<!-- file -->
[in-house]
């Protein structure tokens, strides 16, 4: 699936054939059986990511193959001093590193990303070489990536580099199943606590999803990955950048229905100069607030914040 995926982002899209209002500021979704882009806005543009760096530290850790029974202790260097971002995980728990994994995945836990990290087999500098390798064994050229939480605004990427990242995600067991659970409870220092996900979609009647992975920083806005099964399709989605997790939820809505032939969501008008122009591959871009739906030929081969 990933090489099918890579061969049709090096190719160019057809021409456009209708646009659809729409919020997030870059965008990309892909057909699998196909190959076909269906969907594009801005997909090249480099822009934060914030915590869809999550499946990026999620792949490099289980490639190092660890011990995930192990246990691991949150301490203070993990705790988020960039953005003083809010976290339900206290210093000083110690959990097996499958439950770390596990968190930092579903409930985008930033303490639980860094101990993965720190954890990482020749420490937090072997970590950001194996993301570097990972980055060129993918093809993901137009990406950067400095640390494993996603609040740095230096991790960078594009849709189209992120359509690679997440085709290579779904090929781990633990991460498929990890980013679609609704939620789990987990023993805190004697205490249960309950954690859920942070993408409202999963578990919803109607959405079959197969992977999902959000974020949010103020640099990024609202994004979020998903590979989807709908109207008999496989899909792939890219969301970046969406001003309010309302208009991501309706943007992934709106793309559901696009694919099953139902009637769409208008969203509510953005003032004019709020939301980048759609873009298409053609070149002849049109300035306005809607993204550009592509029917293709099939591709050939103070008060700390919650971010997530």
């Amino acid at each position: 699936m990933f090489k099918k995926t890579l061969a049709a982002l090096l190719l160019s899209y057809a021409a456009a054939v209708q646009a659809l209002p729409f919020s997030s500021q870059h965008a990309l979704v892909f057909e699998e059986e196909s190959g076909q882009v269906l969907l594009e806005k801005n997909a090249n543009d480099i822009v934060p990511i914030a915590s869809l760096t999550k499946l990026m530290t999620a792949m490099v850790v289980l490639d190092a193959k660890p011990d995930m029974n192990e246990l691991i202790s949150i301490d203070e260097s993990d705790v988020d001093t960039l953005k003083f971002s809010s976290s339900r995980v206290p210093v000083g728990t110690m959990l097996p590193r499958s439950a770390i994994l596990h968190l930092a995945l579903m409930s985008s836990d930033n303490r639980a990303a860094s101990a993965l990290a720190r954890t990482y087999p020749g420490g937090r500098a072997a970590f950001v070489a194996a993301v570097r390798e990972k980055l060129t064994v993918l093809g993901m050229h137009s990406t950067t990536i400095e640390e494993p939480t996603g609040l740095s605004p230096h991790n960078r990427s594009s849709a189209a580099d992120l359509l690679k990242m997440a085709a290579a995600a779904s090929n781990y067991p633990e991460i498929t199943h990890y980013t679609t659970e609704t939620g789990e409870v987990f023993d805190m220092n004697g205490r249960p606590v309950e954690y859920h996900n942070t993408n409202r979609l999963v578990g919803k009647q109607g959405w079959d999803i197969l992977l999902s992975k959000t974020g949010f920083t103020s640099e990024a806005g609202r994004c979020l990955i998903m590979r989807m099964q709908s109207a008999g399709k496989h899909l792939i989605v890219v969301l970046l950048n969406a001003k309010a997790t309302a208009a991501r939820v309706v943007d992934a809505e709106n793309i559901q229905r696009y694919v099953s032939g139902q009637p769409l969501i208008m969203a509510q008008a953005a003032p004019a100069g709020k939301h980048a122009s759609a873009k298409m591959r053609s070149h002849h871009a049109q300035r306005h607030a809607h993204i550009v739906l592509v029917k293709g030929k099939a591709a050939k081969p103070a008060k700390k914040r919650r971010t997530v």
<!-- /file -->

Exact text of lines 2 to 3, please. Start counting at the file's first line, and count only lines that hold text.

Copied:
């Protein structure tokens, strides 16, 4: 699936054939059986990511193959001093590193990303070489990536580099199943606590999803990955950048229905100069607030914040 995926982002899209209002500021979704882009806005543009760096530290850790029974202790260097971002995980728990994994995945836990990290087999500098390798064994050229939480605004990427990242995600067991659970409870220092996900979609009647992975920083806005099964399709989605997790939820809505032939969501008008122009591959871009739906030929081969 990933090489099918890579061969049709090096190719160019057809021409456009209708646009659809729409919020997030870059965008990309892909057909699998196909190959076909269906969907594009801005997909090249480099822009934060914030915590869809999550499946990026999620792949490099289980490639190092660890011990995930192990246990691991949150301490203070993990705790988020960039953005003083809010976290339900206290210093000083110690959990097996499958439950770390596990968190930092579903409930985008930033303490639980860094101990993965720190954890990482020749420490937090072997970590950001194996993301570097990972980055060129993918093809993901137009990406950067400095640390494993996603609040740095230096991790960078594009849709189209992120359509690679997440085709290579779904090929781990633990991460498929990890980013679609609704939620789990987990023993805190004697205490249960309950954690859920942070993408409202999963578990919803109607959405079959197969992977999902959000974020949010103020640099990024609202994004979020998903590979989807709908109207008999496989899909792939890219969301970046969406001003309010309302208009991501309706943007992934709106793309559901696009694919099953139902009637769409208008969203509510953005003032004019709020939301980048759609873009298409053609070149002849049109300035306005809607993204550009592509029917293709099939591709050939103070008060700390919650971010997530």
């Amino acid at each position: 699936m990933f090489k099918k995926t890579l061969a049709a982002l090096l190719l160019s899209y057809a021409a456009a054939v209708q646009a659809l209002p729409f919020s997030s500021q870059h965008a990309l979704v892909f057909e699998e059986e196909s190959g076909q882009v269906l969907l594009e806005k801005n997909a090249n543009d480099i822009v934060p990511i914030a915590s869809l760096t999550k499946l990026m530290t999620a792949m490099v850790v289980l490639d190092a193959k660890p011990d995930m029974n192990e246990l691991i202790s949150i301490d203070e260097s993990d705790v988020d001093t960039l953005k003083f971002s809010s976290s339900r995980v206290p210093v000083g728990t110690m959990l097996p590193r499958s439950a770390i994994l596990h968190l930092a995945l579903m409930s985008s836990d930033n303490r639980a990303a860094s101990a993965l990290a720190r954890t990482y087999p020749g420490g937090r500098a072997a970590f950001v070489a194996a993301v570097r390798e990972k980055l060129t064994v993918l093809g993901m050229h137009s990406t950067t990536i400095e640390e494993p939480t996603g609040l740095s605004p230096h991790n960078r990427s594009s849709a189209a580099d992120l359509l690679k990242m997440a085709a290579a995600a779904s090929n781990y067991p633990e991460i498929t199943h990890y980013t679609t659970e609704t939620g789990e409870v987990f023993d805190m220092n004697g205490r249960p606590v309950e954690y859920h996900n942070t993408n409202r979609l999963v578990g919803k009647q109607g959405w079959d999803i197969l992977l999902s992975k959000t974020g949010f920083t103020s640099e990024a806005g609202r994004c979020l990955i998903m590979r989807m099964q709908s109207a008999g399709k496989h899909l792939i989605v890219v969301l970046l950048n969406a001003k309010a997790t309302a208009a991501r939820v309706v943007d992934a809505e709106n793309i559901q229905r696009y694919v099953s032939g139902q009637p769409l969501i208008m969203a509510q008008a953005a003032p004019a100069g709020k939301h980048a122009s759609a873009k298409m591959r053609s070149h002849h871009a049109q300035r306005h607030a809607h993204i550009v739906l592509v029917k293709g030929k099939a591709a050939k081969p103070a008060k700390k914040r919650r971010t997530v």